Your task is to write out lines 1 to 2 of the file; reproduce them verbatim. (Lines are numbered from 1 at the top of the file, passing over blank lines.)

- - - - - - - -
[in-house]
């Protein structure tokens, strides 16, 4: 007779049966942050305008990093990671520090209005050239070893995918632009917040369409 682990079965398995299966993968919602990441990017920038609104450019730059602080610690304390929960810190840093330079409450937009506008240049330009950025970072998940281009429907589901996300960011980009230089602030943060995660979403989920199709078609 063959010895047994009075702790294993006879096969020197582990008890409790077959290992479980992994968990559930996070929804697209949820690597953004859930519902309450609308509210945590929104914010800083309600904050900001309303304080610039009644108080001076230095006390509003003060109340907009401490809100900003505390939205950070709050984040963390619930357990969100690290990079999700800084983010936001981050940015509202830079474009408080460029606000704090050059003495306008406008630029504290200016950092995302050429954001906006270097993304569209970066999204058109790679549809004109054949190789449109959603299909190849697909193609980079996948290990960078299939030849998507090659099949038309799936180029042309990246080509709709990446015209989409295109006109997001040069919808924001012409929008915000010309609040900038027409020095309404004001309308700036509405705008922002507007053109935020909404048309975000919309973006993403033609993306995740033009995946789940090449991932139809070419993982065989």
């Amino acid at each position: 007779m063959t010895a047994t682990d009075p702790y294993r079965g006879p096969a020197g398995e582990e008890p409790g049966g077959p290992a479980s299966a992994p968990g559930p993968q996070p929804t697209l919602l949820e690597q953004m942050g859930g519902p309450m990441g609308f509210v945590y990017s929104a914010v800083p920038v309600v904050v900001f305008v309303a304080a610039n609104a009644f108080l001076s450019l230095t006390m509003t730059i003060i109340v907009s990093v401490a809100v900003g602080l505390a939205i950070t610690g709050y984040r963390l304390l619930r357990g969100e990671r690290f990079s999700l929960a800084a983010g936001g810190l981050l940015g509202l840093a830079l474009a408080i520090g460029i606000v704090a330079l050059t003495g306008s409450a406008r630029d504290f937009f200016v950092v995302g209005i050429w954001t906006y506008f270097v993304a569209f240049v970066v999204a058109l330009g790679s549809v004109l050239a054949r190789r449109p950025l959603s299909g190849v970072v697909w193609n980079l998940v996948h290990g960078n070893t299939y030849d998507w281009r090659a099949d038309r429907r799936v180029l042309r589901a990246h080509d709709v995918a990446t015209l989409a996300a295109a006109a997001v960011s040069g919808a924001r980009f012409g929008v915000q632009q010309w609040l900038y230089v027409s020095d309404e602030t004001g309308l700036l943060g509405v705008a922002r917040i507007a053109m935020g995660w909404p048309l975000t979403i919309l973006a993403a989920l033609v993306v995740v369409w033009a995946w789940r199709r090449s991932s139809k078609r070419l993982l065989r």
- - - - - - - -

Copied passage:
[in-house]
């Protein structure tokens, strides 16, 4: 007779049966942050305008990093990671520090209005050239070893995918632009917040369409 682990079965398995299966993968919602990441990017920038609104450019730059602080610690304390929960810190840093330079409450937009506008240049330009950025970072998940281009429907589901996300960011980009230089602030943060995660979403989920199709078609 063959010895047994009075702790294993006879096969020197582990008890409790077959290992479980992994968990559930996070929804697209949820690597953004859930519902309450609308509210945590929104914010800083309600904050900001309303304080610039009644108080001076230095006390509003003060109340907009401490809100900003505390939205950070709050984040963390619930357990969100690290990079999700800084983010936001981050940015509202830079474009408080460029606000704090050059003495306008406008630029504290200016950092995302050429954001906006270097993304569209970066999204058109790679549809004109054949190789449109959603299909190849697909193609980079996948290990960078299939030849998507090659099949038309799936180029042309990246080509709709990446015209989409295109006109997001040069919808924001012409929008915000010309609040900038027409020095309404004001309308700036509405705008922002507007053109935020909404048309975000919309973006993403033609993306995740033009995946789940090449991932139809070419993982065989």